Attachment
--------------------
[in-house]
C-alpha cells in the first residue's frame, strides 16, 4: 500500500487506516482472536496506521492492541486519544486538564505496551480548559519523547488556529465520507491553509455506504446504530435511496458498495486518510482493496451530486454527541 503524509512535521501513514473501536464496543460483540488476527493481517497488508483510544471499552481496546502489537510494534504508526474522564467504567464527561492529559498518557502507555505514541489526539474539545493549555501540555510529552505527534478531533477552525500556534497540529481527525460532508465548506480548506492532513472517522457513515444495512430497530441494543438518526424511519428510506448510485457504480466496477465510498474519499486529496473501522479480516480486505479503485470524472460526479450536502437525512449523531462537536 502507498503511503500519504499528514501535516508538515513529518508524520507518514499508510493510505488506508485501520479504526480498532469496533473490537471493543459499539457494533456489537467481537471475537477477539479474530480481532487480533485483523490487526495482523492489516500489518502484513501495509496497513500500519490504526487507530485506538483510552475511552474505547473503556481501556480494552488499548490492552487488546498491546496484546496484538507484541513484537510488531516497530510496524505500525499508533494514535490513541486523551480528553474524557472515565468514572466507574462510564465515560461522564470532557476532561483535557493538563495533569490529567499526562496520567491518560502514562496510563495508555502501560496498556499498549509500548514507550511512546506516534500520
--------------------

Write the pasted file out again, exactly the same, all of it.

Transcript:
[in-house]
C-alpha cells in the first residue's frame, strides 16, 4: 500500500487506516482472536496506521492492541486519544486538564505496551480548559519523547488556529465520507491553509455506504446504530435511496458498495486518510482493496451530486454527541 503524509512535521501513514473501536464496543460483540488476527493481517497488508483510544471499552481496546502489537510494534504508526474522564467504567464527561492529559498518557502507555505514541489526539474539545493549555501540555510529552505527534478531533477552525500556534497540529481527525460532508465548506480548506492532513472517522457513515444495512430497530441494543438518526424511519428510506448510485457504480466496477465510498474519499486529496473501522479480516480486505479503485470524472460526479450536502437525512449523531462537536 502507498503511503500519504499528514501535516508538515513529518508524520507518514499508510493510505488506508485501520479504526480498532469496533473490537471493543459499539457494533456489537467481537471475537477477539479474530480481532487480533485483523490487526495482523492489516500489518502484513501495509496497513500500519490504526487507530485506538483510552475511552474505547473503556481501556480494552488499548490492552487488546498491546496484546496484538507484541513484537510488531516497530510496524505500525499508533494514535490513541486523551480528553474524557472515565468514572466507574462510564465515560461522564470532557476532561483535557493538563495533569490529567499526562496520567491518560502514562496510563495508555502501560496498556499498549509500548514507550511512546506516534500520